Sara Tischauser column: It's not just forgetting a memory or two
Alzheimer's. Dementia. Words many of us have heard and yes, even think we know what those words mean. I was one of those people who thought I understood the terms; that is, until my dad had Alzheimer's.
When my dad was diagnosed with Alzheimer's, I watched the progression of this disease from up close and had a front row seat to the destruction it was doing. My view on Alzheimer's changed drastically.
No longer was this just something that made people forget a name here and there. No longer was this disease an individual's problem. No longer could I deny the complete impact Alzheimer's can have not only on an individual's life but I had to admit the hurt and pain it causes so many people, me included.
I watched as my dad's health and memories deteriorated. Here was the man I had known my entire life as my dad and not only did he not know my name, he truly didn't know who I was. The worst part was the blank look in his eyes from time to time (in the early stages of the disease) when he knew he should know who I was but couldn't remember. The pain I saw in his eyes and face as he struggled to figure out why he should know me and yet he couldn't recall who I was.
This pain expanded as Alzheimer's took ahold of him and he could no longer remember himself. I watched as he slowly lost his memories and in his mind was getting younger and younger as his memories from later in life disappeared.
Seeing his pain turn to anger was something I was completely unprepared for. I began to understand this anger wasn't really aimed at anyone in particular. This anger was because in his mind he didn't know any other way to deal. He truly didn't know who I was or my family was. In his mind we were strangers and he reacted as most of us would against strangers and that is with anger, the fight to protect ourselves.
I can remember dad still being at home and trying to live a "normal" life. It seemed like as long as he was home I could deny that anything was wrong. I clearly remember the day I realized things couldn't go on the way they were. We were all sitting at the table eating dinner and my dad "forgot" how to eat. He tried putting his slice of pizza in his glass of milk because he couldn't figure out how to eat supper. It broke my heart to think this man who had run a dairy farm his whole life, now needed help with the simple task of eating.
Jump ahead to the day we ended up having to admit my dad to a nursing home. Nothing seemed more gut wrenching than having to admit we as a family could no longer take care of him. When we "left" him at the nursing home, he asked why we were leaving him there and "don't you love me anymore?" Nothing could have hurt more.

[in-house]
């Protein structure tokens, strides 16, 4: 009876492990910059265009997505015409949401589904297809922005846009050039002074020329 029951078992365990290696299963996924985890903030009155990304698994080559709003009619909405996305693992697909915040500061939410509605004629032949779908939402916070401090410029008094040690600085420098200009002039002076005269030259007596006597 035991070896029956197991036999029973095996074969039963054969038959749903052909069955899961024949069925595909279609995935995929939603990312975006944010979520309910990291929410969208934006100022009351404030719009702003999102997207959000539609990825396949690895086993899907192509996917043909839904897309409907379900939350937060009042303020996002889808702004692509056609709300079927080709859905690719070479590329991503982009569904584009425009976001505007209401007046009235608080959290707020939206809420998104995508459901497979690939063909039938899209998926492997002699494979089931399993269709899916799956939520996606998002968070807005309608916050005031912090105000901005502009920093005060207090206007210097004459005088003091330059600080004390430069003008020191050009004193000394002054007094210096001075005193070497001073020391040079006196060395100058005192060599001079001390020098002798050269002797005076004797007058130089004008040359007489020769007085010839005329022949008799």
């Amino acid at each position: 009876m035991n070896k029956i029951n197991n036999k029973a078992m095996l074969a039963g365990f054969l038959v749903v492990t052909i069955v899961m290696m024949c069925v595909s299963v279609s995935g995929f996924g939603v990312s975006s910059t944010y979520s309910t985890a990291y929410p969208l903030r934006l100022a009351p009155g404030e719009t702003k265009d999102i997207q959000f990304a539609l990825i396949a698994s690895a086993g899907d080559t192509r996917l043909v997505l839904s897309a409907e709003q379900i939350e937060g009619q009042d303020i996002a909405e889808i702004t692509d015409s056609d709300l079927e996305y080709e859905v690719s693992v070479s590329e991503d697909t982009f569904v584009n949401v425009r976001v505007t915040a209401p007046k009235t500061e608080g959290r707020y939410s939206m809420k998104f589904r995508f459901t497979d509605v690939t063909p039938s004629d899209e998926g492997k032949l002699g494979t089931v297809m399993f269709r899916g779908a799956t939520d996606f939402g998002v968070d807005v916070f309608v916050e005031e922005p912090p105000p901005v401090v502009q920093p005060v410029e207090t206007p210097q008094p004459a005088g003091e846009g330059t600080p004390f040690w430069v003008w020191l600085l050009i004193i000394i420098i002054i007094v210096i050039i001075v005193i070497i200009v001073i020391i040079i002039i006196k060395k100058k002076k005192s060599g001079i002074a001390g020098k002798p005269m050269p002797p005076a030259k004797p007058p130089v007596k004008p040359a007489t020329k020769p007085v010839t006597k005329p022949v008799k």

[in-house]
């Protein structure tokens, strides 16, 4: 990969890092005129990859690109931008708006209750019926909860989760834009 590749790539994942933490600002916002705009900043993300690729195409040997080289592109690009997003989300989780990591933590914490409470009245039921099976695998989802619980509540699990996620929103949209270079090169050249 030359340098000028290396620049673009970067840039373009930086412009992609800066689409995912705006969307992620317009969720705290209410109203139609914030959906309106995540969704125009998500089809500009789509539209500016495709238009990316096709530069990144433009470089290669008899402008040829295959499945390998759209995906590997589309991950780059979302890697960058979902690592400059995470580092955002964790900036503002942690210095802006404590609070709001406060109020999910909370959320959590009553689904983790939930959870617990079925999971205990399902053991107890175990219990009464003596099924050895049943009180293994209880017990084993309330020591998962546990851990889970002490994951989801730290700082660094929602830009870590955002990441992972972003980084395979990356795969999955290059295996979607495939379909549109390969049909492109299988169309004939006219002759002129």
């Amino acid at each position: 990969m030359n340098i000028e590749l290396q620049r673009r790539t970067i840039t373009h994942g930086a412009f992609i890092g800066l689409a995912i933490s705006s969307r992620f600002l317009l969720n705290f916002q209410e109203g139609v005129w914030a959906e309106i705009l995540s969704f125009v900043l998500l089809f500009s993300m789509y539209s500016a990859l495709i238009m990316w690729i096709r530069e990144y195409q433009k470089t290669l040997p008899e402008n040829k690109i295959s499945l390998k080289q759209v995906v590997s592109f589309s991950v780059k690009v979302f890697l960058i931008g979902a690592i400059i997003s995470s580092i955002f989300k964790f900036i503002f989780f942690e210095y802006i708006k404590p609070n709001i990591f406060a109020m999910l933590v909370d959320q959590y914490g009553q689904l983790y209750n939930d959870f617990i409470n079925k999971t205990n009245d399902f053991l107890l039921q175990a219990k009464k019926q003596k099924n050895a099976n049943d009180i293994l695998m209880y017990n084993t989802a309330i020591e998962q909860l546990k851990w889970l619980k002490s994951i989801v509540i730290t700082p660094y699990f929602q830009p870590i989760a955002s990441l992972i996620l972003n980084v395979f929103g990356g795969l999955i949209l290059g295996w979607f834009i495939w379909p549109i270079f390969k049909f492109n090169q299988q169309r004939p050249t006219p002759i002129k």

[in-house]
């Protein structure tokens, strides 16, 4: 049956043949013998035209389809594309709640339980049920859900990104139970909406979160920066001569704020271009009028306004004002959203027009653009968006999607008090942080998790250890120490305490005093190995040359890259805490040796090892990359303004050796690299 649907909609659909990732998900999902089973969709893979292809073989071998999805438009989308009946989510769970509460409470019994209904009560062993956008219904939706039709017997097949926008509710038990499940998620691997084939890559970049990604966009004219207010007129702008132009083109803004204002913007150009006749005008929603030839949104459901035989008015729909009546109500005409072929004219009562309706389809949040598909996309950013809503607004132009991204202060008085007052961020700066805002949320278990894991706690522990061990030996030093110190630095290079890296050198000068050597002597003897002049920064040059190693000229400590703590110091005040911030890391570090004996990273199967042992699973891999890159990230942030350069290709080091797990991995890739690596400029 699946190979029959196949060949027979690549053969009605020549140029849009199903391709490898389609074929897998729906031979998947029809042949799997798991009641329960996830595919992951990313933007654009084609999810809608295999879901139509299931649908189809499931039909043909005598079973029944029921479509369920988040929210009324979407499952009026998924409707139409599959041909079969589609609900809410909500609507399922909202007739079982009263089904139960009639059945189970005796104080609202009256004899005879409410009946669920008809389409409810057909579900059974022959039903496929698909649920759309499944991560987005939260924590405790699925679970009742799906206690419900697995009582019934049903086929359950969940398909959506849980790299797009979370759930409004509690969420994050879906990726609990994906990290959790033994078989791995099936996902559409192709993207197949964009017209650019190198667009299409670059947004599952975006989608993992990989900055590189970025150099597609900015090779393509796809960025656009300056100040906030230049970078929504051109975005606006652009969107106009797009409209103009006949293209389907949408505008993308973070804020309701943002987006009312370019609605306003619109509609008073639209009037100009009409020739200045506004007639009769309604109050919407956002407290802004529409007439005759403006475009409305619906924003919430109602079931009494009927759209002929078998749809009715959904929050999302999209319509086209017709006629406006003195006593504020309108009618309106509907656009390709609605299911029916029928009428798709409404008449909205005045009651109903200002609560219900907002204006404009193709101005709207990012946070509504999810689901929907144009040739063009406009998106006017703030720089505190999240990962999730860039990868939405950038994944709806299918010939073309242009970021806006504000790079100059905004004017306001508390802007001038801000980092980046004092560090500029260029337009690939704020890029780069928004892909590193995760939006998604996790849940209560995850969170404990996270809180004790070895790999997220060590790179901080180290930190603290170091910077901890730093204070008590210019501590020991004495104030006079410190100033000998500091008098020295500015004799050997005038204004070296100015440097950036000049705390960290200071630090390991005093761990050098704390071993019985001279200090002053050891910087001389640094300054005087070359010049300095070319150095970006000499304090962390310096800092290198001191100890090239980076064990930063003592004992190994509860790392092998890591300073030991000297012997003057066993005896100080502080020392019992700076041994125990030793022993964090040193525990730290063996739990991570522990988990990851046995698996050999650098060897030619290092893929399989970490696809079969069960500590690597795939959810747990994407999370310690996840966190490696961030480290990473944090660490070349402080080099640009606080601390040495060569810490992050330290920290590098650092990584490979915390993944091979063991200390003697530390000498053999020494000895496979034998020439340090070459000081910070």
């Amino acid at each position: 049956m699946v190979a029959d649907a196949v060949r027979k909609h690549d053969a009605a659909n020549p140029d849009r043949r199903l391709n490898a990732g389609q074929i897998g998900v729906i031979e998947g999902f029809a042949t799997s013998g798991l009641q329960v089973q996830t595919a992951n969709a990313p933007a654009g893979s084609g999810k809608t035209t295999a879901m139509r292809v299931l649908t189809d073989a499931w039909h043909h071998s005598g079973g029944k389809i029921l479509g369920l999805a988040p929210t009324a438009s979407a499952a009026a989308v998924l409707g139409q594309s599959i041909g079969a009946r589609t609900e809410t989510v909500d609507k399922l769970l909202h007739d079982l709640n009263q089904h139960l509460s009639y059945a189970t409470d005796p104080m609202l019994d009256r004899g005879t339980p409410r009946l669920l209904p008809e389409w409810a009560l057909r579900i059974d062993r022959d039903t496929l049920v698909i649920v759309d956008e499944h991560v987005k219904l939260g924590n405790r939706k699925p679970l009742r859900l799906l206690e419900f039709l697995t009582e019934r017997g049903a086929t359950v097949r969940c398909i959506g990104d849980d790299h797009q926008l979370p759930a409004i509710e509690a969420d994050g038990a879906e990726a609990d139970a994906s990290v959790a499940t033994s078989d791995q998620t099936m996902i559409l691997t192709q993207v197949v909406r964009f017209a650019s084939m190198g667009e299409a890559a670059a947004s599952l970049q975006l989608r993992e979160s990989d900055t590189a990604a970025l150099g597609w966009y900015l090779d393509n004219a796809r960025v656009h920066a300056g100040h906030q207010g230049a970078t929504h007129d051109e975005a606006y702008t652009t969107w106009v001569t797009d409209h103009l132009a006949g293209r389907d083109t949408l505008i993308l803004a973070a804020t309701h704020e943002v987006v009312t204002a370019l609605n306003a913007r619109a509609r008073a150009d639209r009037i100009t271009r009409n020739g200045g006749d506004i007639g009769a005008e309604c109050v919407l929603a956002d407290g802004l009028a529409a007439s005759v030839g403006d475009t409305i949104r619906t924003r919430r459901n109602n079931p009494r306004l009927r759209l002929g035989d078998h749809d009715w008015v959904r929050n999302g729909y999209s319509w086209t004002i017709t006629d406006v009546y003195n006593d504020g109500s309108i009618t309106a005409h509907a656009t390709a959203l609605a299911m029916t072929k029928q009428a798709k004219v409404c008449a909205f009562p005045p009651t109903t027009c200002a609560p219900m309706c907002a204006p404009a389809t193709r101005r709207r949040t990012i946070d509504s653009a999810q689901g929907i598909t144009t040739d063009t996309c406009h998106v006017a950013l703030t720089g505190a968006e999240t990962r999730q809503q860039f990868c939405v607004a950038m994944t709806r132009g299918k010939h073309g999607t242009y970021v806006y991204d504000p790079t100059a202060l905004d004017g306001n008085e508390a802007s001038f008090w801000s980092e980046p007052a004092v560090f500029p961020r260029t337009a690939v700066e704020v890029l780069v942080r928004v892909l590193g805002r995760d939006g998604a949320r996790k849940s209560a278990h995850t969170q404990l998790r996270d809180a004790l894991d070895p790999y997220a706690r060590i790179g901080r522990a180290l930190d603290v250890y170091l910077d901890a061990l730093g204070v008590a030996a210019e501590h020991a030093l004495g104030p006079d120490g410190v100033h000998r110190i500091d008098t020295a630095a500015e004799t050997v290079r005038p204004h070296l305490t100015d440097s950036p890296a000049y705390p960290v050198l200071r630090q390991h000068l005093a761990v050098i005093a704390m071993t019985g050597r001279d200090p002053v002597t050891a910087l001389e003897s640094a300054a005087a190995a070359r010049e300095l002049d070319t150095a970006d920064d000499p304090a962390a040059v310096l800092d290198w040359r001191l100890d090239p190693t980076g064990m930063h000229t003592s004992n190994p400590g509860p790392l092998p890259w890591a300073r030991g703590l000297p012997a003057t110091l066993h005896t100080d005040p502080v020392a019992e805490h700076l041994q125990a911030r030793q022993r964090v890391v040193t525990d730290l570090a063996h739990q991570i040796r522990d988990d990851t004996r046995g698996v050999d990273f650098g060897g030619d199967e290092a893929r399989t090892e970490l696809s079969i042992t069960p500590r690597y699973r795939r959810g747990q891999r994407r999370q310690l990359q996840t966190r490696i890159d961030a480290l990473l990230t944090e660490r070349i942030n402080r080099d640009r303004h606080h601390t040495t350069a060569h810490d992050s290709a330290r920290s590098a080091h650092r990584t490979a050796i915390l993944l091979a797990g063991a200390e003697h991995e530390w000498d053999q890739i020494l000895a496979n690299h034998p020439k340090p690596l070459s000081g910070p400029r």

But Alzheimer's does this. It breaks you apart and makes you feel the worst you can possibly feel. Not only do you watch as this disease progresses and takes your loved one away, you then have to make difficult decisions that others will question. I still have people ask, how could you put your dad in a nursing home, why couldn't you take care of him?
I guess unless you've been in the situation, it may be hard to understand. It may be impossible for someone outside of this situation to understand the magnitude of the disease. I realize we had to put my dad in the nursing home. For his own safety it was the best option for him. He could no longer take care of himself on a day-to-day basis. He could be dangerous and violent and he couldn't help it and he couldn't be reasoned with because his brain wouldn't allow it. He was a danger to himself because unless you could watch him 100 percent of the time, we didn't know what he would do; he could wander off, decide to drive his tractor who knows where, or a variety of other things he could have decided to do.
I understand in my family's situation the nursing home was our best option. I will not say it was easy or that it got easier over the years he was there. I had to accept that it was necessary.
I learned to try and enjoy the time I did have with him. My cat Simba went to the nursing home with me and we visited dad as best we could. Some days the visit was spent with dad just cuddling Simba; that made him smile and that was okay with me. Some days he talked about years long gone but I took that as my chance to get to know this "younger man."
I guess when someone has Alzheimer's it's important to know you are not alone, but it's also important to know your situation is your own. No one can tell you what you should do or what the right answer is. I learned we as a family were the only ones who knew what was best and what had to be done. We had seen the disease take away someone we knew. We watched it rip away his memories, his livelihood, his desire to live, and we watched it take away the man we knew.
Alzheimer's is far more than forgetting names and places. It is forgetting who you are, it's forgetting everything that makes a person who they are. Alzheimer's truly takes away a person's life and takes away a part of this person's loved ones' lives.